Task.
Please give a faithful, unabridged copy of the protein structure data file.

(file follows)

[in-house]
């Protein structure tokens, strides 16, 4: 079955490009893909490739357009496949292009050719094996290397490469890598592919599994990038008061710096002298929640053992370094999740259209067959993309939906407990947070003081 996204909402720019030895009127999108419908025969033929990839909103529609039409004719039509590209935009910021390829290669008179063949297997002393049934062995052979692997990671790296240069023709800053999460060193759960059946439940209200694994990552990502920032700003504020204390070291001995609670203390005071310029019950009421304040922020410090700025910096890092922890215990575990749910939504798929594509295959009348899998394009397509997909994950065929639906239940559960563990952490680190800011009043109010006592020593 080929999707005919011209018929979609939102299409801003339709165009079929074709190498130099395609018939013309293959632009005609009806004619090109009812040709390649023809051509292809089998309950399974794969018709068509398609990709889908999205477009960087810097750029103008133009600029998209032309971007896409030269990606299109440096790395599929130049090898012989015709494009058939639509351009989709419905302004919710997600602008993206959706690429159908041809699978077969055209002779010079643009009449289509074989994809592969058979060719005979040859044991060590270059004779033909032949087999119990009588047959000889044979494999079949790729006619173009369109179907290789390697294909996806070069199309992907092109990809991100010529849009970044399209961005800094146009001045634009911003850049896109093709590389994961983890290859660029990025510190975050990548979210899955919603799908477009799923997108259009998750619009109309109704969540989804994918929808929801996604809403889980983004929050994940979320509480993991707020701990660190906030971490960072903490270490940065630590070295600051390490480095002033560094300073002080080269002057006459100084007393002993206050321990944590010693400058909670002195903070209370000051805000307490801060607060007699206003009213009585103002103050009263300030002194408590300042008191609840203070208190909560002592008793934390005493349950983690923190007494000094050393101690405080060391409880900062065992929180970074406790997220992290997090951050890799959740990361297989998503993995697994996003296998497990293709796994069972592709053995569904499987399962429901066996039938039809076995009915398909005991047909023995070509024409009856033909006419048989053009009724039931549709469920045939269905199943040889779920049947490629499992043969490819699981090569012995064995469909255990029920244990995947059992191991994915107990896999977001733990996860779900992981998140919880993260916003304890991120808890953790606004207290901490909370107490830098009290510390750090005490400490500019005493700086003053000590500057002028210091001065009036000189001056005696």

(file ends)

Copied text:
[in-house]
């Protein structure tokens, strides 16, 4: 079955490009893909490739357009496949292009050719094996290397490469890598592919599994990038008061710096002298929640053992370094999740259209067959993309939906407990947070003081 996204909402720019030895009127999108419908025969033929990839909103529609039409004719039509590209935009910021390829290669008179063949297997002393049934062995052979692997990671790296240069023709800053999460060193759960059946439940209200694994990552990502920032700003504020204390070291001995609670203390005071310029019950009421304040922020410090700025910096890092922890215990575990749910939504798929594509295959009348899998394009397509997909994950065929639906239940559960563990952490680190800011009043109010006592020593 080929999707005919011209018929979609939102299409801003339709165009079929074709190498130099395609018939013309293959632009005609009806004619090109009812040709390649023809051509292809089998309950399974794969018709068509398609990709889908999205477009960087810097750029103008133009600029998209032309971007896409030269990606299109440096790395599929130049090898012989015709494009058939639509351009989709419905302004919710997600602008993206959706690429159908041809699978077969055209002779010079643009009449289509074989994809592969058979060719005979040859044991060590270059004779033909032949087999119990009588047959000889044979494999079949790729006619173009369109179907290789390697294909996806070069199309992907092109990809991100010529849009970044399209961005800094146009001045634009911003850049896109093709590389994961983890290859660029990025510190975050990548979210899955919603799908477009799923997108259009998750619009109309109704969540989804994918929808929801996604809403889980983004929050994940979320509480993991707020701990660190906030971490960072903490270490940065630590070295600051390490480095002033560094300073002080080269002057006459100084007393002993206050321990944590010693400058909670002195903070209370000051805000307490801060607060007699206003009213009585103002103050009263300030002194408590300042008191609840203070208190909560002592008793934390005493349950983690923190007494000094050393101690405080060391409880900062065992929180970074406790997220992290997090951050890799959740990361297989998503993995697994996003296998497990293709796994069972592709053995569904499987399962429901066996039938039809076995009915398909005991047909023995070509024409009856033909006419048989053009009724039931549709469920045939269905199943040889779920049947490629499992043969490819699981090569012995064995469909255990029920244990995947059992191991994915107990896999977001733990996860779900992981998140919880993260916003304890991120808890953790606004207290901490909370107490830098009290510390750090005490400490500019005493700086003053000590500057002028210091001065009036000189001056005696």